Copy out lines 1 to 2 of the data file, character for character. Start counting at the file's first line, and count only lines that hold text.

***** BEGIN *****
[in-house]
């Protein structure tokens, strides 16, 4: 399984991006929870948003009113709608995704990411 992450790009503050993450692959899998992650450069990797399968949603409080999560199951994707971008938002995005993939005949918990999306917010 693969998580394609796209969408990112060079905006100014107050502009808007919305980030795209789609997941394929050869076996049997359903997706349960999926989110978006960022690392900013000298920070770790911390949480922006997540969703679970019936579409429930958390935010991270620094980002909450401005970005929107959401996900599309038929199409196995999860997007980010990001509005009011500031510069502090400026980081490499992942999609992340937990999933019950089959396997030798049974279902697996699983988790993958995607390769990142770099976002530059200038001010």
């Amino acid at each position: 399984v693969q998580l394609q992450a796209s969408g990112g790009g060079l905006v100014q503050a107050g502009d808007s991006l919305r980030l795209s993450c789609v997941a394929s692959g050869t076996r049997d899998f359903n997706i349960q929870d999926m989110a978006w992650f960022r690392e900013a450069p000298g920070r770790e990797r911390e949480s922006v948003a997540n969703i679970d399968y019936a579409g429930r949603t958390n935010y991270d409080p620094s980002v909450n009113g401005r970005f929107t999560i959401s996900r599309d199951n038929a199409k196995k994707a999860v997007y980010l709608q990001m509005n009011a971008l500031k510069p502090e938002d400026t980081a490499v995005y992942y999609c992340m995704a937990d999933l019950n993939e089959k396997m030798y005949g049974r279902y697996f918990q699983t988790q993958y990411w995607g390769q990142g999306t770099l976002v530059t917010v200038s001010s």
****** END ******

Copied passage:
[in-house]
């Protein structure tokens, strides 16, 4: 399984991006929870948003009113709608995704990411 992450790009503050993450692959899998992650450069990797399968949603409080999560199951994707971008938002995005993939005949918990999306917010 693969998580394609796209969408990112060079905006100014107050502009808007919305980030795209789609997941394929050869076996049997359903997706349960999926989110978006960022690392900013000298920070770790911390949480922006997540969703679970019936579409429930958390935010991270620094980002909450401005970005929107959401996900599309038929199409196995999860997007980010990001509005009011500031510069502090400026980081490499992942999609992340937990999933019950089959396997030798049974279902697996699983988790993958995607390769990142770099976002530059200038001010």